However, none other than Elizabeth Gilbert has since cautioned us against overreacting to other people’s overreactions. And it’s well worth listening to what she has to say.

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Writing on Instagram, the author advises: “Let’s not judge people too fiercely for how they are reacting to this situation. It may be the case that people are overreacting, or it may be that they are under-reacting…. it’s not my place to judge that. I don’t have all the answers and I can’t see into the future – no more than anybody else can.

“What I do know is that, when I add my condemnation to the conversation, it just ratchets up hysteria in a different way – and most of all, it’s not kind.”

Gilbert continues: “If you believe that somebody is overreacting, just try to remember that another word for ‘overreaction’ is ‘fear’. Try to be compassionate, not contemptuous.

“We don’t all share the same fears, but we all know what fear feels like, and it’s a terrible sensation. I wouldn’t wish fear on anybody, and I know that a lot of people are genuinely afraid right now.”

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The Eat Pray Love author adds: “I have no way of knowing how many people are going to suffer physically from this virus, but I do know that millions of people are already suffering from it emotionally – and those people need love, not contempt.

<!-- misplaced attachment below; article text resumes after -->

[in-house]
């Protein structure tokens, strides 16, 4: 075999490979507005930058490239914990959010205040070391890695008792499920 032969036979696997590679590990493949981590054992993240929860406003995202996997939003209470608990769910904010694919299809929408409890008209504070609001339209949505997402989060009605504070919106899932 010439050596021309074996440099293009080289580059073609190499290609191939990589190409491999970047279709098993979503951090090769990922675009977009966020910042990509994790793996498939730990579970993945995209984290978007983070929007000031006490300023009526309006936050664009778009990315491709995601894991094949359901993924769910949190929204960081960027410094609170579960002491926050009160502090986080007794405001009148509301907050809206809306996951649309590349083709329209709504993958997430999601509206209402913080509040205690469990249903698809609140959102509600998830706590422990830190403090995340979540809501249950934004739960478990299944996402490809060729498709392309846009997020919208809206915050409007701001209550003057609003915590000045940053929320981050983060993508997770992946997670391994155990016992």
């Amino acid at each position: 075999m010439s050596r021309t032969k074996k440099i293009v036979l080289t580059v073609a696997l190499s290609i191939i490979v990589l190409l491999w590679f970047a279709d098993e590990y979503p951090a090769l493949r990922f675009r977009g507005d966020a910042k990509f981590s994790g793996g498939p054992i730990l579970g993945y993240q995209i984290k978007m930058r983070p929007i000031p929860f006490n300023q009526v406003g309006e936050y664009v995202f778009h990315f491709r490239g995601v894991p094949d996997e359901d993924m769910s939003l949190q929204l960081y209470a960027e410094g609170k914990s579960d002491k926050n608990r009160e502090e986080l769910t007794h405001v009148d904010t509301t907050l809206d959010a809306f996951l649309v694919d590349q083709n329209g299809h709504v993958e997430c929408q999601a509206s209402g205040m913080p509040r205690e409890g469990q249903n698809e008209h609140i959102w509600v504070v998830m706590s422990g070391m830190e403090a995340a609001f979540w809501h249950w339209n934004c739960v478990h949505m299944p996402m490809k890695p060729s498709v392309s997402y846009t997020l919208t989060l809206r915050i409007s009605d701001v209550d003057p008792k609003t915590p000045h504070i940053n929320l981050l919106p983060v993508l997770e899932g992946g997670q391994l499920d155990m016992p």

“Those people are my brothers and sisters. Let me never forget my compassion for their anxiety, rather than telling them how they should or should not be feeling. And let me also show a strong measure of mercy to the people across the world who are running institutions, schools, governments, and companies right now.

“Those people are faced with the supremely unenviable task of trying to figure out how to respond to this crisis responsibly. There is no playbook. They will make mistakes. They will overreact; they will under react. They are human beings in an impossible dilemma. I would not wish to be the person faced with such massive, impactful decisions right now.”

Piers Morgan on ITV's Good Morning Britain
Piers Morgan may be a professional troll, but he’s clearly a very frightened individual, too.

Gilbert finishes by saying: “Let me show compassion to them. Let me show compassion to all. And let me never stop asking: ‘How can I help?’”

The idea of a frightened Morgan has certainly given us food for thought. With this in mind, we advise anyone who has been distressed by his Covid-19 content to simply mute or block the professional troll. Fill your own feed with tweets and memes that dispel fake coronavirus news. Read up on what actual doctors have to say. Look for the truth behind the scaremongering headlines

Above all else, though, please don’t hurl insults at Morgan. Because that would be stooping to his level, and we’re all so much better than that.

If you think you might have coronavirus, use the NHS 111 online coronavirus service to find out what to do.

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Main image: ITV/Alessia Armenise

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Kayleigh Dray

Kayleigh Dray is Stylist’s digital editor-at-large. Her specialist topics include comic books, films, TV and feminism. On a weekend, you can usually find her drinking copious amounts of tea and playing boardgames with her friends.